Data Analytics
May 04, 2021
| 10 min read

How CDMOs Can Digitalize Their Cell and Gene Therapy Processes

The demand for novel biologics is increasing on a global scale, making cell and gene therapies (CGT) among the most rapidly growing areas of the biopharma industry. In order to keep up with the rising demand, CGT developers are turning to CDMOs to outsource both development and manufacturing activities. CDMOs that uses data analytics to address key industry challenges is at a competitive advantage when it comes to process optimization and delivery time for these therapies. 

This article is posted on our Science Snippets Blog.

Faster time to market, process improvement and flexible processes are key drivers of change for viral vector manufacturing that can be addressed with integrated data analytics.

With a projected growth from $1 billion in 2017 to $44 billion in 2024, the CGT space will likely continue to be one of the most keenly watched pharma segments for business development.

Gene therapy involves the transfer of genetic material into cells, usually via some sort of carrier like a vector, whereas cell therapy is the transfer of those cells directly into a patient.

Current CDMO Market Landscape: Cell and Gene Therapies 

Nearly 100 companies currently compete in the cell and gene global CDMO marketplace. Most operate in both sectors, but some work exclusively in either cell or gene therapy. From a regional perspective, CGT CDMOs are primarily located in Europe and North America, however, we do see a growing demand in Asia. The majority, about 70 percent, of cell and gene therapy CDMO functions lie in lab and clinical scale operations.

The types of cell therapies handled by CDMOs include: Immune Cells (T-cell, NK, Dendritic, Tumor) and Stem Cells (Adult, hESCs, iPSCs).
The types of viral therapies handled by CDMOs include: Viral Vectors (AAV, Lentivirus, Adenovirus, Retrovirus) and Plasmid DNA.

Trend Towards Strategic Collaborations 

Collaborations between cell and gene therapy manufacturers and CDMOs partners are increasing. The number of active collaborations grew ten-fold in five years, from 42 in 2013 to more than 444 in 2018. Collaboration models may be in the form of joint ventures, manufacturing agreements, PD agreements, licensing agreements, or even service alliances.  It is worth noting that, over the years, stakeholders in this industry have demonstrated an increased preference for long-term strategic collaborations in order to better align their capabilities and service offerings to the growing demand in the market.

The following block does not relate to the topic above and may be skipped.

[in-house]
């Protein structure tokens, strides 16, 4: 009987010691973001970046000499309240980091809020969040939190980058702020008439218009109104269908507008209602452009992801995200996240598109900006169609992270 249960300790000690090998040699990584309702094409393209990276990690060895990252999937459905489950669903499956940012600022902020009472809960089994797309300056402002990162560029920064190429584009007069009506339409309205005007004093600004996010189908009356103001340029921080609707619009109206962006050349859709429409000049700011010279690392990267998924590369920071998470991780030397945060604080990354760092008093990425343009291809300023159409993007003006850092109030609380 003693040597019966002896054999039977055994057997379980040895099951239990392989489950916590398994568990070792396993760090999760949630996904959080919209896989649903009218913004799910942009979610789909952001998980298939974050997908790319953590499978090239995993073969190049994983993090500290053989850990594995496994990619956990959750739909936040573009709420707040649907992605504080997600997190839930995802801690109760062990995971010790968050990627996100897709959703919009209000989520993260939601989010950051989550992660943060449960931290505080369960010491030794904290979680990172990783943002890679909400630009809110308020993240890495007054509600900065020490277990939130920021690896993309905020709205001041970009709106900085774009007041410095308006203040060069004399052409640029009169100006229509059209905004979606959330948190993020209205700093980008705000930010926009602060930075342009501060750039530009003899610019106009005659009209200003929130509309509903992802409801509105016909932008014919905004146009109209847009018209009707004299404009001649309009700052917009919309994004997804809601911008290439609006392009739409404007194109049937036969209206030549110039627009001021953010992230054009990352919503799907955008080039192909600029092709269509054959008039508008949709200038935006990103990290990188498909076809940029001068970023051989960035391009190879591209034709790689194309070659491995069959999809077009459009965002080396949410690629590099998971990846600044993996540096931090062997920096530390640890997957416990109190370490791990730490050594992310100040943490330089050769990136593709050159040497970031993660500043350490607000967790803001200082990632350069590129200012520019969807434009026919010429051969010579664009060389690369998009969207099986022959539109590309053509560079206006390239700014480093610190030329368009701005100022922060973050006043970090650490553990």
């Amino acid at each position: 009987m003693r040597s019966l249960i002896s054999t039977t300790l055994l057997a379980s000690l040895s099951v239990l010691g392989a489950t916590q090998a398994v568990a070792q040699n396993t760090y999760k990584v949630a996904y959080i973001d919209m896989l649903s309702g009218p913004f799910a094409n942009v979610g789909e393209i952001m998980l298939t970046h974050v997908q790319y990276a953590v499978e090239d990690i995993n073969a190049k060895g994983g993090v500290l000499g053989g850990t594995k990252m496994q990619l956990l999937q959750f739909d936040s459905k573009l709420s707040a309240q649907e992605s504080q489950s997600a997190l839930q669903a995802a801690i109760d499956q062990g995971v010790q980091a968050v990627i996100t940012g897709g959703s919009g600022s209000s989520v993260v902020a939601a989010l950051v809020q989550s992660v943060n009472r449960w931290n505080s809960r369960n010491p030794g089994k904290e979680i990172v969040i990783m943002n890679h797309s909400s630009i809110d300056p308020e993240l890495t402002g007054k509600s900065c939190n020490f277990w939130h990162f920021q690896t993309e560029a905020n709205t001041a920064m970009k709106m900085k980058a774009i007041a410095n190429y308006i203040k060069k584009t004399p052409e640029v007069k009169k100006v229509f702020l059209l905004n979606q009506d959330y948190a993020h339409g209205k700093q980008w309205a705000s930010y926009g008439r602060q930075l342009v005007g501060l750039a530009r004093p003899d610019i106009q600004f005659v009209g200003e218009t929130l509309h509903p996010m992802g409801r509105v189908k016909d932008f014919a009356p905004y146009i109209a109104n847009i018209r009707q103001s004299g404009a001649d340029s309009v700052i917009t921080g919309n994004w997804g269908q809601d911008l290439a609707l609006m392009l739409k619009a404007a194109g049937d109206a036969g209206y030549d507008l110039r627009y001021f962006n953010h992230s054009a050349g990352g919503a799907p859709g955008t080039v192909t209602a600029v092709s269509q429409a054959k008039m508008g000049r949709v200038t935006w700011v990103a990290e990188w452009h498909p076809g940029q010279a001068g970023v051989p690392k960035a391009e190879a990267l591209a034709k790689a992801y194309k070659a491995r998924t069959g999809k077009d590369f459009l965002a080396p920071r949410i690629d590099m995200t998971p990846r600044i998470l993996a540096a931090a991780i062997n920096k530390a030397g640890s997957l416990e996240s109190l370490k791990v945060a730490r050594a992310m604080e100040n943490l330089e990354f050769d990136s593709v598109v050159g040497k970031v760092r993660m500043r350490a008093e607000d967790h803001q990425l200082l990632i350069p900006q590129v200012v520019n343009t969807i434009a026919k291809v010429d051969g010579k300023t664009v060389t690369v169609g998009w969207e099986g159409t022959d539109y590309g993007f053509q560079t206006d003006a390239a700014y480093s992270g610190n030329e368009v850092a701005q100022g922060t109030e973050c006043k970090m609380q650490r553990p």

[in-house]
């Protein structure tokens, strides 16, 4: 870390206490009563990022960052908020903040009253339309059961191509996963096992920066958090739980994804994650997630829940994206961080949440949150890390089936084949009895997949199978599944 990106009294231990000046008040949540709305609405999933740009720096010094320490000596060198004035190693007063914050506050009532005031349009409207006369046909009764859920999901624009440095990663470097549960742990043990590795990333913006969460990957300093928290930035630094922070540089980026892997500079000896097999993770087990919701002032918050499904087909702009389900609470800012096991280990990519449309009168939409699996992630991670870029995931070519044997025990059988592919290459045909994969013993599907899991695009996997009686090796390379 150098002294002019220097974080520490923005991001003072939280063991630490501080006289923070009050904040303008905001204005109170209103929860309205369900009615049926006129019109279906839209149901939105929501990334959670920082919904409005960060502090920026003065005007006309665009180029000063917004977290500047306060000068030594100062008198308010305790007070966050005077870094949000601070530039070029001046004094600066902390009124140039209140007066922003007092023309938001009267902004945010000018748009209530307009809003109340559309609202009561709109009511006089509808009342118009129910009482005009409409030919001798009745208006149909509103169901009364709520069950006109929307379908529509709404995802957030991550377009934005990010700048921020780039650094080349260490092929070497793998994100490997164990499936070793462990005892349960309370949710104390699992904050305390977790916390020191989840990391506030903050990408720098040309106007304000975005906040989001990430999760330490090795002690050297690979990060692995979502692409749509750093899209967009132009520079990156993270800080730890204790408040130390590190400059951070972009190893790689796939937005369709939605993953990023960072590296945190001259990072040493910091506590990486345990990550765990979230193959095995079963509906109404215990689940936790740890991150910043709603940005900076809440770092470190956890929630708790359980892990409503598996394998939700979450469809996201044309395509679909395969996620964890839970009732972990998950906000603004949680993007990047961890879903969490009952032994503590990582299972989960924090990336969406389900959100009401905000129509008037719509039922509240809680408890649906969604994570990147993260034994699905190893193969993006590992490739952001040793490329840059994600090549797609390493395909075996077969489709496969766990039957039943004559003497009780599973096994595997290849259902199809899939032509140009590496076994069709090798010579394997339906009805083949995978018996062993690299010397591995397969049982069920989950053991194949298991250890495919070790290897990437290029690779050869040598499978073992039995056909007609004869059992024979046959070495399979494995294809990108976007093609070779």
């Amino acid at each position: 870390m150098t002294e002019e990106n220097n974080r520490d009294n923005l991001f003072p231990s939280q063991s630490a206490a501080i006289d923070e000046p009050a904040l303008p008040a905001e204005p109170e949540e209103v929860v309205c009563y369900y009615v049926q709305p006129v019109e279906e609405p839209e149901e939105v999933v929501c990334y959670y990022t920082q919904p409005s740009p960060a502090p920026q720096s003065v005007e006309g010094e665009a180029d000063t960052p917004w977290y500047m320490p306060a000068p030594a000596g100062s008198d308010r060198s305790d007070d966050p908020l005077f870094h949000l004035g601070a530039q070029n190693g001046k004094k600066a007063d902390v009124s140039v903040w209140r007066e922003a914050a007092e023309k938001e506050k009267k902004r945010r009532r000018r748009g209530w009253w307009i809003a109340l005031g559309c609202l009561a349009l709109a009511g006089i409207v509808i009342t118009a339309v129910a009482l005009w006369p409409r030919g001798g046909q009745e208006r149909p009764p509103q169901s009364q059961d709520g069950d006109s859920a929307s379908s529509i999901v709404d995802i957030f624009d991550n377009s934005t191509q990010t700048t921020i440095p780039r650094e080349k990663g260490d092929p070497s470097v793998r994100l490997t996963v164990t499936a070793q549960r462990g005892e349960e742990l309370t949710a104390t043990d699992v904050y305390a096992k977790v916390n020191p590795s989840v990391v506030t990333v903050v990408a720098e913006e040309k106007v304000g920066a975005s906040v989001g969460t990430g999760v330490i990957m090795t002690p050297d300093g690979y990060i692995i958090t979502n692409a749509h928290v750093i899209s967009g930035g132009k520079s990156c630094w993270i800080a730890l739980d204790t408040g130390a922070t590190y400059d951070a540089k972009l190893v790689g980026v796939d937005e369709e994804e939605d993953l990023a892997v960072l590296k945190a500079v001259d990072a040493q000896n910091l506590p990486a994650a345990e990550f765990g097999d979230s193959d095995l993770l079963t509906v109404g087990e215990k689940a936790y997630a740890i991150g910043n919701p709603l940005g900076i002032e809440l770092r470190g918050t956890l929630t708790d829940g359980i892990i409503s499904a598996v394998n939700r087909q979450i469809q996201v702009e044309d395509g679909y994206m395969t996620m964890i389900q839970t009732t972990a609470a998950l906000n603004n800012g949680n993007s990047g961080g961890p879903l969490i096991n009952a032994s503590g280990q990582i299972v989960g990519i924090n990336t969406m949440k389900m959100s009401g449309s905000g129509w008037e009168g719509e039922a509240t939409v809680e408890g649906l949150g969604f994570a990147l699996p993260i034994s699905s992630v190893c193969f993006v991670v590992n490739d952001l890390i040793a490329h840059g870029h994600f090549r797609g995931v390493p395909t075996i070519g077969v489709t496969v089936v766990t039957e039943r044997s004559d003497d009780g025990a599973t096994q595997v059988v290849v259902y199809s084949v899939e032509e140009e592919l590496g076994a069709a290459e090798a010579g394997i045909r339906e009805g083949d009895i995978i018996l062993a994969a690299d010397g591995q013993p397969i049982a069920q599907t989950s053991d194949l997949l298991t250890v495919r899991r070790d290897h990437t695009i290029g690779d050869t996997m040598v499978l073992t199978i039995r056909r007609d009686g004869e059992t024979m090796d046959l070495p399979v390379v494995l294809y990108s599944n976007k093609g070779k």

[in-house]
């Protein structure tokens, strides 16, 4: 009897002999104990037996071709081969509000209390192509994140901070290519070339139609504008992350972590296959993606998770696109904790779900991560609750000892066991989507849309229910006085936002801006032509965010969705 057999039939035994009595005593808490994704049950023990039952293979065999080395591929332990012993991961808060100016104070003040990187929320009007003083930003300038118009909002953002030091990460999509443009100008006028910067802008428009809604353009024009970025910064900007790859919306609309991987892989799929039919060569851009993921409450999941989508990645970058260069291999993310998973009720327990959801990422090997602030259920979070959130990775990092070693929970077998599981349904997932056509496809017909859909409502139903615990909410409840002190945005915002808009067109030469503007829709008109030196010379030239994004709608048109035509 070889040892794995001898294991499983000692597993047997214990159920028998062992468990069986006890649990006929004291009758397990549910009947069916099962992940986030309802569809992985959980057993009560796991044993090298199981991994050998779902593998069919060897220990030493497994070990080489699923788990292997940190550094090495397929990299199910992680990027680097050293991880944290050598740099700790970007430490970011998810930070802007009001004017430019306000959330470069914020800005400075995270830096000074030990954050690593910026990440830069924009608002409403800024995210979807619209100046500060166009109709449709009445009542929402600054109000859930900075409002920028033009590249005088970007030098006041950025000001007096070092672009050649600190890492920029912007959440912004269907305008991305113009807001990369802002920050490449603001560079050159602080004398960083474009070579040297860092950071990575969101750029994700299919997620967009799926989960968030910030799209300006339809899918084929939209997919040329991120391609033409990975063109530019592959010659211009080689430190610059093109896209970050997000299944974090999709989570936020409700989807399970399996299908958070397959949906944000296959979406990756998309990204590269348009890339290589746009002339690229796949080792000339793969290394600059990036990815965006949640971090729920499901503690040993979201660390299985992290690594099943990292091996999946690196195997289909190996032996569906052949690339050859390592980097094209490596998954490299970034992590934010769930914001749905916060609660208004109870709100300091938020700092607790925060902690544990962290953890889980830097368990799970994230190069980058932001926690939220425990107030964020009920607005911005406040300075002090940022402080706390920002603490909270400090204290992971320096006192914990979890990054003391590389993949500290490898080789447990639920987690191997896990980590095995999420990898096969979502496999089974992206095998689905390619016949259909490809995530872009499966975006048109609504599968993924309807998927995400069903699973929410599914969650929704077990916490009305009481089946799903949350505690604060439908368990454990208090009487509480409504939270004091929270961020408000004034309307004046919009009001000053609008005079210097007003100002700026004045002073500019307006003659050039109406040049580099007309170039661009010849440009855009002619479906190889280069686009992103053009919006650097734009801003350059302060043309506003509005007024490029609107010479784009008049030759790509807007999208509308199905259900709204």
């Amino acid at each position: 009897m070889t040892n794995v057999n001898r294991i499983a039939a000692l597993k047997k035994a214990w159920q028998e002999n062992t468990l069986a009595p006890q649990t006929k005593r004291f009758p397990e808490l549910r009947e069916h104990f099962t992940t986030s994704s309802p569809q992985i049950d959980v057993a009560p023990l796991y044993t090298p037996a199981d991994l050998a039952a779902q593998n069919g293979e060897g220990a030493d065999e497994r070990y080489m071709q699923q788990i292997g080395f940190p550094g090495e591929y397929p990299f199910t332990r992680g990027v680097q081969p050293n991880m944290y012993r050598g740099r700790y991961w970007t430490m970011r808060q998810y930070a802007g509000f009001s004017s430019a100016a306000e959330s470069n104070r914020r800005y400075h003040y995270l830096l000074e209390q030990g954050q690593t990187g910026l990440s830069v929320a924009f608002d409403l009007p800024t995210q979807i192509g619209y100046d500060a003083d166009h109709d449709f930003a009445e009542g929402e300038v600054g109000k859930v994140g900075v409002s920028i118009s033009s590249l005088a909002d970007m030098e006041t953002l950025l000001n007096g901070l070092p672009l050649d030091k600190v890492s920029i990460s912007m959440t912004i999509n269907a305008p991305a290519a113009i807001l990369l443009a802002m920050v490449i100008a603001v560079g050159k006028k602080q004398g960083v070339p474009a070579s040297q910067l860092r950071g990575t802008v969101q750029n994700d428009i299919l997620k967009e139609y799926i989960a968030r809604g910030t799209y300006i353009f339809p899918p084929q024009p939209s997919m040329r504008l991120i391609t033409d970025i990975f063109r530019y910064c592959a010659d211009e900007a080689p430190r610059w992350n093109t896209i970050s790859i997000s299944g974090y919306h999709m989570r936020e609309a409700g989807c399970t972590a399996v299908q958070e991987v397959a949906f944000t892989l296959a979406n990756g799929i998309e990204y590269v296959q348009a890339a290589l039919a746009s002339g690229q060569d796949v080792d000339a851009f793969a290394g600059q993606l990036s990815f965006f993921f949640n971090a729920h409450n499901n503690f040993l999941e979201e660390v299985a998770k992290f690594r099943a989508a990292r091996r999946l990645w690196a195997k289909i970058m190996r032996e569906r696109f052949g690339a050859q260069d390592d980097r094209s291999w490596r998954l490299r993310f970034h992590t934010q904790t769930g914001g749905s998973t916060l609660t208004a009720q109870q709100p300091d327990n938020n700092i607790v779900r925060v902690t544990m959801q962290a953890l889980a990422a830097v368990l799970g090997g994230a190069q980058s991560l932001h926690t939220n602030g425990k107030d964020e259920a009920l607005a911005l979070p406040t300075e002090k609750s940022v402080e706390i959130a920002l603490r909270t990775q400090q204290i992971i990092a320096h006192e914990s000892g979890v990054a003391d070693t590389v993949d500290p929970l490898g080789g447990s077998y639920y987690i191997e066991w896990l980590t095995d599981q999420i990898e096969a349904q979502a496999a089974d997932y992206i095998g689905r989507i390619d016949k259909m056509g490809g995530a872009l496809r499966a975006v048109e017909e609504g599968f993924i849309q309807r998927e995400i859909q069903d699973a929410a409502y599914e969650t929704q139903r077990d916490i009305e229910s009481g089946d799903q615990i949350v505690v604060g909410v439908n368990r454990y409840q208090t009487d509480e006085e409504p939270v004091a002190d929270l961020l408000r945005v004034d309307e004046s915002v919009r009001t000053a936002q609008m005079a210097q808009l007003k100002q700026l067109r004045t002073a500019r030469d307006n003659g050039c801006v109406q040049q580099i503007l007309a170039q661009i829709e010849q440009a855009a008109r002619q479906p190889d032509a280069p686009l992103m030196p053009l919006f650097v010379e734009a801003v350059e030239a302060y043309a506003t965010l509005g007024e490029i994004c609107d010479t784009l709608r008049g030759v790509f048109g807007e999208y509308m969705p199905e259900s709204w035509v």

As shown in the figure below, cell therapies and antibodies are presently the most popular (in terms of a number of associated deals) types of biologics in this field, representing 25% and 20% of the total number of instances, respectively. In the past few years, several small and mid-sized companies focused on the development of cell-based therapies, such as CAR-Ts, T-cell receptors (TCRs), dendritic cell cancer vaccines, and iPSCs, have been established. 

Most of these companies prefer to outsource various aspects of their business requirements to CDMOs as they lack sufficient capital and resource to establish their own manufacturing capabilities. 

If we look at some of the active players in the CDMO market, especially in the cell and gene therapy space, most of those collaboration players are represented by top cell and gene therapy CDMOs. Lonza is one of the most active in the market.

(Source: Roots Analysis, 2019)

Some Predictions for the Future

If we look at where this is heading in the future, we expect that:

  • Accelerated regulatory approvals will lead to a growth in demand for cell and gene therapy products.
  • Phases of development are advancing quickly, so in order to be ready for full-scale manufacturing and commercialization, companies should be considering manufacturing since the beginning of development and assessing the potential to outsource.
  • Portfolio breadth, including the ability to harness data, regulatory compliance, market presence, the ability to execute and implement, and cost will be used as key criteria for CDMO selection.
  • The increase in demand and need for quick scale-up will lead to more cell and gene therapy developers looking to outsource.

By 2025, the US FDA expects to be approving 10 to 20 cell and gene therapy products a year.1